ReviewsIdol Throne – A Clarion’s Call (Stormspell Records)

Idol Throne – A Clarion’s Call (Stormspell Records)

Excitement enters the room when a band impresses you right out of the gate with their debut album to anticipate the follow-up – and that’s the case here with US power/thrash act Idol Throne. Released in the summer of 2022, The Sibylline Age contained fine songwriting and musicianship that came across with influences as diverse as Iron Maiden, Metal Church, and Dream Theater to King Diamond, Liege Lord, and even Blind Guardian. Two years later we have A Clarion’s Call, an eight-song outing that keeps the dynamic abilities of the group front and center – proving that they understand how to perform great progressive-oriented material with sophistication, class, and finesse across a variety of power / thrash angles with tremendous hooks and superior vocal presence.

The wall of riffing as well as delightful shred / lead break mechanics from Jason Schultz and Martin Bowman should set ears ablaze – right away the crushing main rhythms of opener “Ecliptykon” mesmerize in a way of Heathen or Artillery, counterpoint measures or circular surprise runs adding heightened edge of your seat action. As the album unfolds the versatility becomes more apparent – specific songs take on a bit more down-to-earth sheen, where singer Jake Quintanilla gains more of a chance to shine in his mighty mid-range or soaring falsetto notes (“Covenant of the Immortal” a prime example) or you get a bit more of a marching/ battle call atmosphere to the musical movement which sweeps you away in the harmony-fueled title track. Those listeners who love mighty music that just makes you want to raise fists to the sky, tempered with that delicate infusion of tasteful, melodic elegance, rest assured there’s plenty of songs that fit those ideals to a tee. Tremendous rhythm section foundational work by bassist Trevor Kuta and drummer Aaron Grove cements a battle cry cut like “King Among Jackals” – even when the arrangement takes more of an accelerated Metallica-ish gallop tempo shift near the halfway mark of its mammoth 8:20 timeframe. By the time you get to the moody instrumental closer “Falconer’s Cry” that features alluring clean/ progressive axe play and a cultural theme running through the main parts (the keyboards providing a cinematic touch), most will feel content in this professional output where the musicians passionately put their all into this style.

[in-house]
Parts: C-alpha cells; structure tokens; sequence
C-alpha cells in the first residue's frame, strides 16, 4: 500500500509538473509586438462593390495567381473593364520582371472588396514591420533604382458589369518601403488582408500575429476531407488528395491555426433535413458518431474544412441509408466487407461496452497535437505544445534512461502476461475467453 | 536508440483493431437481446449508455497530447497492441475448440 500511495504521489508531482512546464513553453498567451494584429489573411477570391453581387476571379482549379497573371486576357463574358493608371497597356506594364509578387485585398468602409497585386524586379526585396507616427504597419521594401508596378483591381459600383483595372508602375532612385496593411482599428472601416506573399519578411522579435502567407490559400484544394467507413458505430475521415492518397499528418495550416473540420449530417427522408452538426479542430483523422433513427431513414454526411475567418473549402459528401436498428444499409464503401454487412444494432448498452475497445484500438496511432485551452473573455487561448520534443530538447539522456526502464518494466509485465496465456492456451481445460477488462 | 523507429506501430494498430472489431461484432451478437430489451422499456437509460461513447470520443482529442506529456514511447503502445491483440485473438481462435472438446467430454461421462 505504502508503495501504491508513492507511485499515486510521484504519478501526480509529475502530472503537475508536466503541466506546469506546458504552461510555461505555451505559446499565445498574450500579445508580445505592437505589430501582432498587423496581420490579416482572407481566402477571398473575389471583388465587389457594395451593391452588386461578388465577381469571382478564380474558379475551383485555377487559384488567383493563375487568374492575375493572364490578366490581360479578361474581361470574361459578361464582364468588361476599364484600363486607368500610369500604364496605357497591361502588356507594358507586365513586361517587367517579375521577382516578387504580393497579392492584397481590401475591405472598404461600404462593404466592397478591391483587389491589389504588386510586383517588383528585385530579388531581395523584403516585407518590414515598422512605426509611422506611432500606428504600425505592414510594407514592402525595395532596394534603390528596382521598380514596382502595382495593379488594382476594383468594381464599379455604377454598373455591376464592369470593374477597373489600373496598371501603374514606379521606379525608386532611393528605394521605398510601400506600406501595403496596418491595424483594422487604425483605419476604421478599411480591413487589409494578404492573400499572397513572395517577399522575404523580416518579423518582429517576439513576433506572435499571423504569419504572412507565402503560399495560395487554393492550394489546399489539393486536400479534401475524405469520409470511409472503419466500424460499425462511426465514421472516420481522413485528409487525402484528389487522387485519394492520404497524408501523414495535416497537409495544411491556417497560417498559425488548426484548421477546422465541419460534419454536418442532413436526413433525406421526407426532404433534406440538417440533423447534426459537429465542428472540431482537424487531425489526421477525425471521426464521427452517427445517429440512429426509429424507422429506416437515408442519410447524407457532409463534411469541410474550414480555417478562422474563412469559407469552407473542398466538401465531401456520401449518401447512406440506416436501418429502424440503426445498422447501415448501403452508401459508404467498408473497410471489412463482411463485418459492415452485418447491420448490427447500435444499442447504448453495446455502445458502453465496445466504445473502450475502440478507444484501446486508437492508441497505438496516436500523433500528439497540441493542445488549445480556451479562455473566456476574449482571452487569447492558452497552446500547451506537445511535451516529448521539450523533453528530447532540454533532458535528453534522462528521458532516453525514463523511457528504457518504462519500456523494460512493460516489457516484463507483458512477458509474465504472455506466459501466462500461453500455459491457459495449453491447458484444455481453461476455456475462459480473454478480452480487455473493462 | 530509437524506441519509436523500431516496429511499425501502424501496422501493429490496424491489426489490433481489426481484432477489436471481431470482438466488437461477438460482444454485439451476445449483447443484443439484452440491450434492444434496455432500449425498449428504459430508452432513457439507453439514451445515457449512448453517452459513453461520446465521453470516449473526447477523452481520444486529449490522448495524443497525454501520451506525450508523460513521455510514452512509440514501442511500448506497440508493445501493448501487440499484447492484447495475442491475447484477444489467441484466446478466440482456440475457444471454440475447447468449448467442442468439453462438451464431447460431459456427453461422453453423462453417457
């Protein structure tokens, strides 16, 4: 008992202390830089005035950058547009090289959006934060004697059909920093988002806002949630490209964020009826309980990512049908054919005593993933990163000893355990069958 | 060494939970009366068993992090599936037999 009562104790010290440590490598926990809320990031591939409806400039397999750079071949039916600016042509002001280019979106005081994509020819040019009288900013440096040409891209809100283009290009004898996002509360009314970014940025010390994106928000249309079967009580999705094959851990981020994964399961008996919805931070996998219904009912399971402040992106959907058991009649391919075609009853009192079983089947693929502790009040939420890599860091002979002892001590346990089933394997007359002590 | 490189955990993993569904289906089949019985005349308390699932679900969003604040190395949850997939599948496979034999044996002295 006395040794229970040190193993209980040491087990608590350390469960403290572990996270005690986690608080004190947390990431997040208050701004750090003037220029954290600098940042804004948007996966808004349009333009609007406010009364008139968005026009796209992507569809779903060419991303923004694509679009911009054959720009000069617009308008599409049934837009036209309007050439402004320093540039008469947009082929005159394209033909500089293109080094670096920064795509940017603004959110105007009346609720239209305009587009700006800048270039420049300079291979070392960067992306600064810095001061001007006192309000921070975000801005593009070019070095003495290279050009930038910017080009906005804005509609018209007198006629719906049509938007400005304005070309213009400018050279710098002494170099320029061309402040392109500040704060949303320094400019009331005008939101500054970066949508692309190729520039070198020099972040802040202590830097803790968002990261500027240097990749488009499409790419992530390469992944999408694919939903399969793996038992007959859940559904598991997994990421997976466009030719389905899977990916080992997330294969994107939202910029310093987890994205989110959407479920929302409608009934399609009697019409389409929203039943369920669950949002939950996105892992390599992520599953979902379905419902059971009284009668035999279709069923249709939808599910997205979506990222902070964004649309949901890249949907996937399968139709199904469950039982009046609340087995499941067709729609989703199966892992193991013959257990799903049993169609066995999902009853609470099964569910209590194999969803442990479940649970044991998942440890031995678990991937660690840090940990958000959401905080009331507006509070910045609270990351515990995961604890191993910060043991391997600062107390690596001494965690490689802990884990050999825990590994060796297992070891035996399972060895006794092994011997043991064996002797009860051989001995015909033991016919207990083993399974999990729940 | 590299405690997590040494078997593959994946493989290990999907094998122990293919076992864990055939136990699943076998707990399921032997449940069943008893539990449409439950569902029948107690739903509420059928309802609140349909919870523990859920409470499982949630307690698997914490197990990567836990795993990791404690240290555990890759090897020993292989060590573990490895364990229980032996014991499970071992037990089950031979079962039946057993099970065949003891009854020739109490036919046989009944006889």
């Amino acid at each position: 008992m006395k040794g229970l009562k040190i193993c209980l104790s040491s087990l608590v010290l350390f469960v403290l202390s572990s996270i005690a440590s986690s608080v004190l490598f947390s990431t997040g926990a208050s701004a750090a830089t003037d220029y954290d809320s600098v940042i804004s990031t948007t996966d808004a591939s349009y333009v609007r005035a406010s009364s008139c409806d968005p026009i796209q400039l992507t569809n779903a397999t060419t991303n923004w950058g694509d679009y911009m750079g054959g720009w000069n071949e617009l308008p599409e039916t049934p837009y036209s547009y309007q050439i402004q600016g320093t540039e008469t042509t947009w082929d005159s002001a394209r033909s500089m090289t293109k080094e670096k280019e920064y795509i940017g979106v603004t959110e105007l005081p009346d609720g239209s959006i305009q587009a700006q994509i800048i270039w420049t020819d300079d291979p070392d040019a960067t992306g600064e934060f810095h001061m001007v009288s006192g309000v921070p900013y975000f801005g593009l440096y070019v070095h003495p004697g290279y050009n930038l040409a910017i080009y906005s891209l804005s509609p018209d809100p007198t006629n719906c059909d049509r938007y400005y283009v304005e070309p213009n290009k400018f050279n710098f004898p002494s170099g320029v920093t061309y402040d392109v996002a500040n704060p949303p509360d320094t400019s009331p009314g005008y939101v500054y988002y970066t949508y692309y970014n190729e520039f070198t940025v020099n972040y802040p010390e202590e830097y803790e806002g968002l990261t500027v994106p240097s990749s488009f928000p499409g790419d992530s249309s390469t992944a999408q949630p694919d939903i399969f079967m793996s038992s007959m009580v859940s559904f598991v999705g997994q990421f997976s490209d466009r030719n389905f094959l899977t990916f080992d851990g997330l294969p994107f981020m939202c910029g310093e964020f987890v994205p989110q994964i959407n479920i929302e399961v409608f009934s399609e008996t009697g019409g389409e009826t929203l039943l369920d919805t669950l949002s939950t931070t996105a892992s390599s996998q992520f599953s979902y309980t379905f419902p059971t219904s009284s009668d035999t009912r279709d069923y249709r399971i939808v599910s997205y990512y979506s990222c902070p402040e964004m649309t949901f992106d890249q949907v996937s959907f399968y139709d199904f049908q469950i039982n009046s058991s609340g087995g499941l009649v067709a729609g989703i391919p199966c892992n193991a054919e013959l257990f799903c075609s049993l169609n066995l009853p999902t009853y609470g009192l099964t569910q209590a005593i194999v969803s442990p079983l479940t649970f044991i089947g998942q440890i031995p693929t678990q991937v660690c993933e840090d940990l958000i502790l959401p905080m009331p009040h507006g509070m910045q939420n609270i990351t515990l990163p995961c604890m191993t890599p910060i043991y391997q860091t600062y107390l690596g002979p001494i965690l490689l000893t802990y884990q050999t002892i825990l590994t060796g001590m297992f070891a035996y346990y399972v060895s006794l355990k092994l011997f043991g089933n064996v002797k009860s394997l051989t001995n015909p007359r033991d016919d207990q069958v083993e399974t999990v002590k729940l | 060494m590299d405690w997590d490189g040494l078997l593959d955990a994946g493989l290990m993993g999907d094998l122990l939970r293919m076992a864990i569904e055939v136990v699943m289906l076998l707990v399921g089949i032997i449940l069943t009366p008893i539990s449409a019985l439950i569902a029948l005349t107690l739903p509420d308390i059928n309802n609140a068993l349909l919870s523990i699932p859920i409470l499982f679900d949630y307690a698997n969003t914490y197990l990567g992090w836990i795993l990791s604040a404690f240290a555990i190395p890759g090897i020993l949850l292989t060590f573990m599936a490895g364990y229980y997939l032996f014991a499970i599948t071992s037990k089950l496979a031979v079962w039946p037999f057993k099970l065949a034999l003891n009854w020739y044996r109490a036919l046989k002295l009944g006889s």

Many may fear the atypical stew approach of combining three to four subgenres to come out with the music you’ll hear from Idol Throne – but don’t worry. If you desire tremendous musicianship, exciting riffs, and a boatload of high register hooks / melodies, then A Clarion’s Call checks all those boxes (and more) for your record collection.

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9 / 10